Perhaps many of you read this post by Nikki Brown, but in case you missed it, I thought it worth using in Headquarter Happenings. Paul often shared his hardships. He never did so to get pity. He did it to encourage others. I believe Nikki’s post will do the same.
In His Service,
Danny A. Whetstone
by Nikki Brown
Culture shock. The very words that haunt most any person that may be moving away from a familiar environment. Physical ailments, separation distress, or emotional outcries may all play a part in this cruel “shocking” attack.
I’ve been told that culture shock comes and goes in waves. Sometimes you feel as though you can finally call this new place “home.” You almost mentally breathe a sigh of relief and pat yourself on the back for conquering the challenge of living in a different place. Other times, (usually right after that sigh) it hits you like a 100,000 lb. elephant, and then that elephant finds comfort in sitting on top of you for as long as he possibly can. Yep, it’s that bad and seemingly almost impossible to get rid of.
Culture shock also has many different faces. There are times it takes no shame in rearing its ugly head and makes its obvious appearance. Language barriers, poor or no reliable medical care, corrupt government, weather, and critters are good examples of things that can trigger a feeling of culture shock. Unfortunately, on the other hand, it can also creep in slowly and not as blatantly, but effects you very deeply. Maybe a hurtful word from a national, a picture of a family get-together back home, or an upcoming holiday season would be good examples. Either way, it’s attack is very real.
The effects of culture shock can also vary from each occurrence. While you may be “laughing it off” at one point, during a bad case of culture shock, that same event may leave you incredibly angry, upset, or even sad. It’s hard to tell what you may actually feel, but usually it’s not something you’re willing to write home about.
How do you deal with it? When do you get to a point when culture shock doesn’t come around any more? Why doesn’t anyone seem to understand what you’re going through? Well, all I know is that the answer is God. God helps me to deal with each attack of culture shock. God lets me know that no matter how long it may last, He will give grace. God understands when everyone else doesn’t.
I’ve been told by missionaries who have been on the field more than 20 years that they STILL experience culture shock from time to time! Doesn’t that sound crazy? No. Not to me. Not to them. While they have been living overseas all that time and learning to adapt in that country (learned the language, working in that culture, making lifetime friendships in that same country), they still get that slap in the face every once in a while letting them know that they are from a different country.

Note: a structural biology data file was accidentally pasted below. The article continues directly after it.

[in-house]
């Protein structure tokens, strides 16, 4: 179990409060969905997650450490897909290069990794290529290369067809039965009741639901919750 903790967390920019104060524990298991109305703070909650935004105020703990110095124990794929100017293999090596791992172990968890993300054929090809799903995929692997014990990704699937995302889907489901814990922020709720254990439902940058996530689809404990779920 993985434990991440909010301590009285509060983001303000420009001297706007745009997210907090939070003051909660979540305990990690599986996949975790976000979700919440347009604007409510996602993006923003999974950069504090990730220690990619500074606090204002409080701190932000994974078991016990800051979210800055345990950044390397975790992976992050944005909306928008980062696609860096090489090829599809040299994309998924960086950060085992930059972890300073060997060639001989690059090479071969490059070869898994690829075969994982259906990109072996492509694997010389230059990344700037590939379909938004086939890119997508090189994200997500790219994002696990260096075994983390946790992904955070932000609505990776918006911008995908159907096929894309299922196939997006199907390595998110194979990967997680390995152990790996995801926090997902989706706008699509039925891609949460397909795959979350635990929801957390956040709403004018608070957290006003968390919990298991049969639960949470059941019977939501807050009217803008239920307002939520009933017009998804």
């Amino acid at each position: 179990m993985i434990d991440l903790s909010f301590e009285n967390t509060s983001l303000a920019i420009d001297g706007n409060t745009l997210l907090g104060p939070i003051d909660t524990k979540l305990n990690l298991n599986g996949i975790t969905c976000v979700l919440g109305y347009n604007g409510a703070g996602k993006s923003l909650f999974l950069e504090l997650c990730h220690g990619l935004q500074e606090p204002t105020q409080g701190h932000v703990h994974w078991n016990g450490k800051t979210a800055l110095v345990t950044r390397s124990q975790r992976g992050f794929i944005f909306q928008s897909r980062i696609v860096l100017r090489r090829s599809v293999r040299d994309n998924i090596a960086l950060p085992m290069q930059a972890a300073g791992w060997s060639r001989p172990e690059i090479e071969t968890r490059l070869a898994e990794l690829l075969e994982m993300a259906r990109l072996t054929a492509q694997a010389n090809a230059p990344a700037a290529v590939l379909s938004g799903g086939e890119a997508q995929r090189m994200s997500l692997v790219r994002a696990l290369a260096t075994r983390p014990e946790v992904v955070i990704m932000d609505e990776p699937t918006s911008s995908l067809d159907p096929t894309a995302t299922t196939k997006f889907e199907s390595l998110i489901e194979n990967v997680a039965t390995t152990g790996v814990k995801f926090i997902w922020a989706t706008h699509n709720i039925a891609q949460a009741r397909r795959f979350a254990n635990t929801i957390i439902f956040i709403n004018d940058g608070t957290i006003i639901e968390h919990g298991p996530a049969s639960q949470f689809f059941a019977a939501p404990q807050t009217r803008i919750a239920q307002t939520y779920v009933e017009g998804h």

So, I’d like to share with you just a few things I’ve done/am doing to help me cope with this unforeseen attack.
1. Reading God’s Word.
This is by far my greatest help! I find peace, comfort, encouragement, and help by reading the Bible. In college, God gave me a verse that I still quote most often to this day. Psalm 27:13 “I had fainted, UNLESS I had believed to see the goodness of the Lord in the land of the living.”
2. Talking about it.
Now, this is not always an easy thing to admit to someone, but it is most important to have an accountability partner. For me, the Lord has blessed me in giving me a few very close friends, including my husband, my BFF (who also serves as a missionary on a foreign field), and a close friend that serves as a missionary in Cambodia. Each of these people provide a source of support that help me make sure I’m not checking out of the work here.
3. Reading encouraging letters.
Most of our letters come in the form of emails, text messages, or Facebook posts. Either way, I have a few that I often return to over and over again to remind myself that we do have faithful friends back home praying for us. Two weeks ago, we received 52 emails from a Sunday school class that had read our prayer letter that day! How encouraging is that? Just yesterday, I received the sweetest text from my daddy just saying I was on his mind and he was praying for me. God knows exactly what we need and when we need it. All of these things were a great help to me.
4. Singing songs (in English).
Tonight, after a long day—well, really a long week….ok, who am I kidding—it’s been one of those MONTHS….Matt and I sat down together at the piano and just sang some songs. The truths revealed in many great hymns are such a blessing! Music is a great gift from God that He has used many times in my life.
There are many other things I’m sure people can do to help them continue on in their fight.
Don’t worry, this post is not some cry for help or even a plea to go home. I REALLY DO love being here. I would not want to be anywhere else other than where God has us—and Cambodia is definitely the place God has us! We are more than blessed, too! God has made our lives so wonderful, and I believe it’s because we have just committed ourselves to serving Him. His grace is sufficient!